Former Republican Rep. Darrell Issa, who is running again for Congress, is part of a lawsuit aimed at halting California's effort to expand access to mail-in voting in the upcoming November election.
Judicial Watch filed the lawsuit on behalf of Issa and a group of voters in Sacramento district court on Thursday to stop Democratic Gov. Gavin Newsom's recent statewide mandate that would send absentee ballots to all registered voters. Also named in the lawsuit is California Secretary of State Alex Padilla. The story was first reported by Politico and Court House News.
The complaint specifically argues that Newsom's executive order violates elections provisions of the Constitution, "Under the the Elections Clause, only the State of California, 'by the Legislature thereof,' is authorized to change the time, place, and manner in which Californians will choose their senators and representatives."
"The all-mail system ordered by Newsom is an unlawful attempt to supersede and replace California election law" by "imposing an entirely new system without the many qualifications required" by existing state law, the Voter's Choice Act, which stipulates the requirements needed to send voters a mail-in ballot," read the complaint.
Earlier this month, California became the first state to make voting by mail in November an option due to the coronavirus pandemic. The shift also marked the first time in the state's history that ballots will be mailed to every registered voter in the state. The state is not moving to mail-only, however, and in-person voting will remain an option.
Democrats have largely pushed for additional access to mail-in voting as Americans are increasingly nervous about going to the polls in person. The Democratically-led states of Nevada and more recently Michigan have announced the mailing of an absentee ballot application to all voters.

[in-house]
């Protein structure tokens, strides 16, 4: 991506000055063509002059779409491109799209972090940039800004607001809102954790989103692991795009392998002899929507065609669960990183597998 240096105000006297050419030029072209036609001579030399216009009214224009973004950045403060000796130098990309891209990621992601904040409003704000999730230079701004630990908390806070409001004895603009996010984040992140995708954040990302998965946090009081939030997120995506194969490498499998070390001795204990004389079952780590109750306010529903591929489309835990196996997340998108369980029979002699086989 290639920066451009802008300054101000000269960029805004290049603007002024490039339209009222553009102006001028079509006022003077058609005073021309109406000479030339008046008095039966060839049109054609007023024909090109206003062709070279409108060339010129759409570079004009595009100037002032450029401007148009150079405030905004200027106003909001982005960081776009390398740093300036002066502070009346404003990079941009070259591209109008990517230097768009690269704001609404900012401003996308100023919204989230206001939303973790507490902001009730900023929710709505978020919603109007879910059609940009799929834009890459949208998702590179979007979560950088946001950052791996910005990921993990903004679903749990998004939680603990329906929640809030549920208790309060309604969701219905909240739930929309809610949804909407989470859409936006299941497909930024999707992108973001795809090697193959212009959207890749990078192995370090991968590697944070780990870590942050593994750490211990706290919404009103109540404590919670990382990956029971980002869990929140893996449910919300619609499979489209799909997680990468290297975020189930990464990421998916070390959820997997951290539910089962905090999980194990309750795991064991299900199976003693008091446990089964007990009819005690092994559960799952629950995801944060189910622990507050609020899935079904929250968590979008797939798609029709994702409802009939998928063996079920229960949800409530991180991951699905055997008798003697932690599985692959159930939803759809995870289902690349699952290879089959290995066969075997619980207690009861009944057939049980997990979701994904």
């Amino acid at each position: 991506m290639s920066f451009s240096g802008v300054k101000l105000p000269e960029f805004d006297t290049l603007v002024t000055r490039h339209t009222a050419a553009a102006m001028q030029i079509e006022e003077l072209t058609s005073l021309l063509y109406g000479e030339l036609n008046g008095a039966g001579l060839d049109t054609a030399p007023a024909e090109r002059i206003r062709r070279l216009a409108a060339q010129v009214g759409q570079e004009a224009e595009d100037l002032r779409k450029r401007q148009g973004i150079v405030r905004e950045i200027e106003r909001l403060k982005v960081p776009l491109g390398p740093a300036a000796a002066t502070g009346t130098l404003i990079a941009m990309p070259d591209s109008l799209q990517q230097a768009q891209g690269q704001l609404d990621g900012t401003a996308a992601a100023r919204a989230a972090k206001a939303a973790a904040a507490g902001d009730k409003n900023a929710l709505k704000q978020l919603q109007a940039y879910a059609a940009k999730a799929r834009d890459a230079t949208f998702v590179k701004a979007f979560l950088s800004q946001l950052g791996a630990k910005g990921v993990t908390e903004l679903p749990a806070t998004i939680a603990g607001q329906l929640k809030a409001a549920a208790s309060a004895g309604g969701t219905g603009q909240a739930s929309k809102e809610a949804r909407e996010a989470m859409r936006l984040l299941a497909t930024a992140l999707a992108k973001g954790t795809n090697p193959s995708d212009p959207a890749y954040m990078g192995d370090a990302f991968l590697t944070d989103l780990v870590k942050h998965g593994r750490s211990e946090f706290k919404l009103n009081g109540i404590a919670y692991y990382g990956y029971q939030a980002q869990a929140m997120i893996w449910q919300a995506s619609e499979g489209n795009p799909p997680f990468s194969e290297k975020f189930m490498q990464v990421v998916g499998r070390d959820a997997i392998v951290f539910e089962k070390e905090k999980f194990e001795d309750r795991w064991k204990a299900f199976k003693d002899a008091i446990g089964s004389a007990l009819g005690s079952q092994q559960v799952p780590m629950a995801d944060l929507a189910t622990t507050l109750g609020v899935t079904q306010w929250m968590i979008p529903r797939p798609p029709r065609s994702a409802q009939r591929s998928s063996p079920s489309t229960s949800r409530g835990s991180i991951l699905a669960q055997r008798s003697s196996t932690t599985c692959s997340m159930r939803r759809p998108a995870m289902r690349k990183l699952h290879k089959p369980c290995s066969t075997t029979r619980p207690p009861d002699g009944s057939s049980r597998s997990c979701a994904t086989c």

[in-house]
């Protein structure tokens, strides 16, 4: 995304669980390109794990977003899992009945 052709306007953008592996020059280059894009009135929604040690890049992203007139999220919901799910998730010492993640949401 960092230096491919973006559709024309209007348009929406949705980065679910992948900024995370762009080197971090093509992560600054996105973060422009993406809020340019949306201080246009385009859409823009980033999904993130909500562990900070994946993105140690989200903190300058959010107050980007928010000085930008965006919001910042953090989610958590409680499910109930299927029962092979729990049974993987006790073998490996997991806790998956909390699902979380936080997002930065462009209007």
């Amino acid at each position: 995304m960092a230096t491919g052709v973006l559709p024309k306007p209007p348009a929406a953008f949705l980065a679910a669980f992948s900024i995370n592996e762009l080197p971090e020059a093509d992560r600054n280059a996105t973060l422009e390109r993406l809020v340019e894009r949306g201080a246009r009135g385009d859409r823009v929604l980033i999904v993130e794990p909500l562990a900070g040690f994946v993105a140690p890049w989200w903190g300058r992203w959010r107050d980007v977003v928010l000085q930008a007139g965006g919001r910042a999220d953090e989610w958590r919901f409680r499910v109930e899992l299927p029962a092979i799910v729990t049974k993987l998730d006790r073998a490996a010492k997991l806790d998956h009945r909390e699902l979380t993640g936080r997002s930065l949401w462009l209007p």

Republicans, including President Donald Trump, have lambasted Democrats over the voting shift, saying the election is now susceptible to voter fraud.
This argument was reiterated in Thursday's filing, which mentioned that the new mandate will lead to "controversies over the validity and legitimacy of the outcomes of the pending federal elections, or of any elections held pursuant to those procedures."
Other grievances mentioned in the lawsuit include Issa, who is running for California's 50th congressional district, having to "reevaluate his electoral strategy" as a result of the Newsom's executive order that is also increasing his costs for running for office.
"Previously, he registered to run for office based under the electoral system established by the California Legislature. Now, he must develop a new strategy to reflect that he is no longer running under an electoral system established under California law," read the court filing.
Padilla fired back that the lawsuit was "un-American, immoral, and a threat to the health of every Californian."
"Exploiting the COVID-19 pandemic to justify voter suppression is despicable, even for Judicial Watch's pathetically low standards," Padilla said in a statement to Politico and Court House News.
CNN has reached out to Newsom and Padilla for additional comment.
Issa was first elected to Congress in 2000 representing a San Diego-area district, where he served until 2019, after announcing he wouldn't seek reelection, according to his official congressional biography. He is running to win the vacant seat once filled by the embattled former Republican Rep. Duncan Hunter. During his time in Congress, Issa was chairman of the House Oversight Committee and had a reputation for being a fierce opponent of Hillary Clinton and presided over contentious hearings into the attack on the US embassy in Benghazi, Libya, and on the Internal Revenue Service's targeting of conservative groups.
CORRECTION: This story has been updated to reflect that Darrell Issa was elected to Congress in 2000.